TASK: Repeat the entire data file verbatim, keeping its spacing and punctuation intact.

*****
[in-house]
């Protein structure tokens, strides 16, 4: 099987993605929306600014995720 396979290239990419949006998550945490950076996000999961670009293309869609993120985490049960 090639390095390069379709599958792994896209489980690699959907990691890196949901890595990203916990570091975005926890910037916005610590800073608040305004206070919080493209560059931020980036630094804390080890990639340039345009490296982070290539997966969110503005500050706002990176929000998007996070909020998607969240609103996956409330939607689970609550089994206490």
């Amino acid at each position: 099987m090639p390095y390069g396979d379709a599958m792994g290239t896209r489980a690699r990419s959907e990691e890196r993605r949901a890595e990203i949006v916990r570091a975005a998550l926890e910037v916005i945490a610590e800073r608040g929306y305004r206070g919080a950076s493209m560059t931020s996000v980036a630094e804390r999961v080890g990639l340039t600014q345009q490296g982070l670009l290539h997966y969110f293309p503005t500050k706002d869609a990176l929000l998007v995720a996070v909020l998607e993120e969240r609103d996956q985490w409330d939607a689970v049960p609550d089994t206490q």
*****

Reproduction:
[in-house]
């Protein structure tokens, strides 16, 4: 099987993605929306600014995720 396979290239990419949006998550945490950076996000999961670009293309869609993120985490049960 090639390095390069379709599958792994896209489980690699959907990691890196949901890595990203916990570091975005926890910037916005610590800073608040305004206070919080493209560059931020980036630094804390080890990639340039345009490296982070290539997966969110503005500050706002990176929000998007996070909020998607969240609103996956409330939607689970609550089994206490």
């Amino acid at each position: 099987m090639p390095y390069g396979d379709a599958m792994g290239t896209r489980a690699r990419s959907e990691e890196r993605r949901a890595e990203i949006v916990r570091a975005a998550l926890e910037v916005i945490a610590e800073r608040g929306y305004r206070g919080a950076s493209m560059t931020s996000v980036a630094e804390r999961v080890g990639l340039t600014q345009q490296g982070l670009l290539h997966y969110f293309p503005t500050k706002d869609a990176l929000l998007v995720a996070v909020l998607e993120e969240r609103d996956q985490w409330d939607a689970v049960p609550d089994t206490q």